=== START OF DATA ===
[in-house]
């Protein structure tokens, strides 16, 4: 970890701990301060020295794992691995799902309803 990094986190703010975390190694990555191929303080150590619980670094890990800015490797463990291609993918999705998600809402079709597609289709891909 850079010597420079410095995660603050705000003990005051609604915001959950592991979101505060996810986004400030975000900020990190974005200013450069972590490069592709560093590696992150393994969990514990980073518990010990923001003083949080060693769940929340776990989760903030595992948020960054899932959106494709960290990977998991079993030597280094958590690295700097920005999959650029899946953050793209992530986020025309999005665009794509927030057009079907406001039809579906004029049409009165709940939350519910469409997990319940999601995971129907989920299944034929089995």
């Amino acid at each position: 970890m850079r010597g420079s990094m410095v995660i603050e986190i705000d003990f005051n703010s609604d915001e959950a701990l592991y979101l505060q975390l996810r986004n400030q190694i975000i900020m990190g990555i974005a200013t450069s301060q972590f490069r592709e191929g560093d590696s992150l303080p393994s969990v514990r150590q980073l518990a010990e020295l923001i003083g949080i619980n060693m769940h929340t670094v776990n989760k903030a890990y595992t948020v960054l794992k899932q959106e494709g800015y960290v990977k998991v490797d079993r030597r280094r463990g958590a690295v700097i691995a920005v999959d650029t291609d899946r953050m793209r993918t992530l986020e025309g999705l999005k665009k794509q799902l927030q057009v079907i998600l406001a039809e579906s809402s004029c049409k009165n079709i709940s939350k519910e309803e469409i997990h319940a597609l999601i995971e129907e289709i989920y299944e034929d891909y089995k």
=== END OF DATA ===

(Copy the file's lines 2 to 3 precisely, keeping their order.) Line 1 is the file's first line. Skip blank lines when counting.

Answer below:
């Protein structure tokens, strides 16, 4: 970890701990301060020295794992691995799902309803 990094986190703010975390190694990555191929303080150590619980670094890990800015490797463990291609993918999705998600809402079709597609289709891909 850079010597420079410095995660603050705000003990005051609604915001959950592991979101505060996810986004400030975000900020990190974005200013450069972590490069592709560093590696992150393994969990514990980073518990010990923001003083949080060693769940929340776990989760903030595992948020960054899932959106494709960290990977998991079993030597280094958590690295700097920005999959650029899946953050793209992530986020025309999005665009794509927030057009079907406001039809579906004029049409009165709940939350519910469409997990319940999601995971129907989920299944034929089995």
């Amino acid at each position: 970890m850079r010597g420079s990094m410095v995660i603050e986190i705000d003990f005051n703010s609604d915001e959950a701990l592991y979101l505060q975390l996810r986004n400030q190694i975000i900020m990190g990555i974005a200013t450069s301060q972590f490069r592709e191929g560093d590696s992150l303080p393994s969990v514990r150590q980073l518990a010990e020295l923001i003083g949080i619980n060693m769940h929340t670094v776990n989760k903030a890990y595992t948020v960054l794992k899932q959106e494709g800015y960290v990977k998991v490797d079993r030597r280094r463990g958590a690295v700097i691995a920005v999959d650029t291609d899946r953050m793209r993918t992530l986020e025309g999705l999005k665009k794509q799902l927030q057009v079907i998600l406001a039809e579906s809402s004029c049409k009165n079709i709940s939350k519910e309803e469409i997990h319940a597609l999601i995971e129907e289709i989920y299944e034929d891909y089995k």